V/A – People Who Do Noise DVD

13 April 2010 xdementia No Comment

V/A – People Who Do Noise DVD

Cold Hands Video

People Who Do Noise is a documentary video about noise in Portland. The director has chosen to portray the current state of the Portland noise scene through interviews and staged performances with the artists involved. This decision was probably for the best because I would only imagine having some disembodied narrator attempting to set some kind tone for the film either being too serious, or too flippant to get the film’s point across. But, it’s really the lack of agenda that seems to work so well for People Who Do Noise. The documentary is mainly focused on what the artists have to say. Because their words can be so contradictory – one hilarious point in the film is when the members of Yellow Swans argue in front of the camera about the infinite aspects of feedback loops – and People Who Do Noise accurately shows the dualities of modern noise quite well.

The sets are varied, with probably the bulk of them being rather mediocre. Luckily the cinematography is apt enough to keep the viewer interested and the more boring live sets are interrupted with plenty of amusing opinions, anecdotes, and theories. One of the shorter but more effective sets is that of Joshua Hydeman deliving some brutal, spastic harsh noise with screamed vocals lying somewhere in between Masonna and Prurient. Very reminiscent of his outings with 2DeadSluts 1Goodfuck. Amusing as well, is Hydeman’s drunken ramblings of “if it’s not going to kick ass, then don’t do it” remarks, that are almost a scathing remark on all the more accepting hippy “everyone is welcome” attitudes that prevail for most of the film.

Some of the more interesting scenes are hearing Smegma talk about their involvment in the burgeoning L.A. punk scene, as well as the similarities in artists opinions regarding the post-apocalyptic end of civilization, the ghost in the machine, and how noise is the new “punk rock”. After all is said and done, for me it is the artists that offer the least amount of explanation as to why they make noise that strikes closest to home. This can best be exemplified in the very few words merely written on the screen by Daniel Menche, with a subtle nod to John Cage: “”Music is as loud as one’s own blood. So amplify it as loud as possible! Make the speakers bleed.”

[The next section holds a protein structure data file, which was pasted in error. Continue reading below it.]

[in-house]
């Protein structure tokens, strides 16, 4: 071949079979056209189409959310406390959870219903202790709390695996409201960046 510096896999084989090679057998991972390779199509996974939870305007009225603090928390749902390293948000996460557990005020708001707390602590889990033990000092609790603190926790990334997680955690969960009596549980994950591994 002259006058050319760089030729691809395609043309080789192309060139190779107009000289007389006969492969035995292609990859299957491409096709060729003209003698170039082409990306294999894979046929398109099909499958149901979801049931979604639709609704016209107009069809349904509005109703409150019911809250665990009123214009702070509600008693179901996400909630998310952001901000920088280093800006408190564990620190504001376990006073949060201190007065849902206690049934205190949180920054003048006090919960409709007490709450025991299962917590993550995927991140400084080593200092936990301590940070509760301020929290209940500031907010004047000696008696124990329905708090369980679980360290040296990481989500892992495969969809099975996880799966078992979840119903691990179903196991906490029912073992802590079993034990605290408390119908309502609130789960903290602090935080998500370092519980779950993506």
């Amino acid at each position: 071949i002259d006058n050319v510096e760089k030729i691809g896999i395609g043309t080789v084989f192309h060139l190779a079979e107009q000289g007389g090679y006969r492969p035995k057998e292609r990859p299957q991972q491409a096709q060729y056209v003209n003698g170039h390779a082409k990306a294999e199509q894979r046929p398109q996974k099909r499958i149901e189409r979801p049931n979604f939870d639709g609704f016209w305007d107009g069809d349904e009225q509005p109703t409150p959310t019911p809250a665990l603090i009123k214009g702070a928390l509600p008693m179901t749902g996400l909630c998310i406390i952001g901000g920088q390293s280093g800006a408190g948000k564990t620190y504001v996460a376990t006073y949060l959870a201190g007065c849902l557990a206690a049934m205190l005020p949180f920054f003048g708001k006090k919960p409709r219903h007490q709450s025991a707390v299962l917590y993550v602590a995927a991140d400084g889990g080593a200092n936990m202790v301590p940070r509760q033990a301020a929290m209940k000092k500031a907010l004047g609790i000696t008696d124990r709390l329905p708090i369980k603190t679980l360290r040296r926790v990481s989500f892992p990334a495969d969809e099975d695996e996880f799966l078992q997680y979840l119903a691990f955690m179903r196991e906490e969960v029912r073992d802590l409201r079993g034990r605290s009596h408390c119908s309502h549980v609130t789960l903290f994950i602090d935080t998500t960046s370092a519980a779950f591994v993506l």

As far as the performances go, Argumentix certainly throws me for a surprise. Having been familiar with some of his work it always seemed so wanky and tongue-in-cheek but he delivers something much closer to power electronics here and maintains quite a serious guise throughout the interview. Hydeman as mentioned before, plays an aptly short set and offers some entertaining antics. It isn’t until the Oscillating Innards performance however, that the audience is shown the more precise and controlled emotion that noise can portray. Gordon offers an excellent set that is heightened with some effective editing, which at one point is slowed down while Ashworth’s voice is heard speaking from the interview and suddenly sped up as the sound takes main stage again.

Finally, we’ve waited all this time, the big one, Daniel Menche! I was really looking forward to his interview because although he is a prolific artist I haven’t had the opportunity to be exposed to many of his ideas. Which brings me to what probably is the biggest dissapointment of People Who Do Noise; no Daniel Menche interview! I almost feel like screaming “false advertising” on this one because damn I was looking forward to it the whole goddamn film. Luckily the recorded set is a great compositionally although it leaves some wanting for a true intense live noise footage. What People Who Do Noise is sorely lacking is the energy that is captured when fervent noise fans and artists (who of course, are often one in the same), collide. I am of course referring to something akin to the intensity of Menche’s set at No Fun Fest 2006 which may even be the same set that appears on the deleted scenes in the DVD. Why they chose the other set instead is beyond me.

As for the special features there are a slew of other live noise sets, the only one of which I really found to be solid was Blakk Condom, a name which is completly unfamiliar to me. Among the deleted scenes I enjoyed both Acre’s set and Budweiser Sprite as well, I perhaps would have even replaced these with either Soup Purse or Kitty Midwife which were perhaps the weakest of the scenes.

After watching this DVD a few times and ingesting the sets and opinions I’ve come to the conclusion that in the scheme of noise/industrial People Who Do Noise will not be remembered as mandatory viewing. However, if you’re interested in getting a taste of the Portland scene, and some interesting ideas and opinions on what noise is to certain artists it’s a good lil’ flick. Definitely worth seeing at least once for any fan of noise in general, but certainly not essential.

Visuals: ★★½☆☆
Composition: ★★★½☆
Sounds: ★★★½☆
Production Quality: ★★★★½
Concept: ★★★☆☆
Packaging: ★★★☆☆
Overall Rating: ★★★½☆

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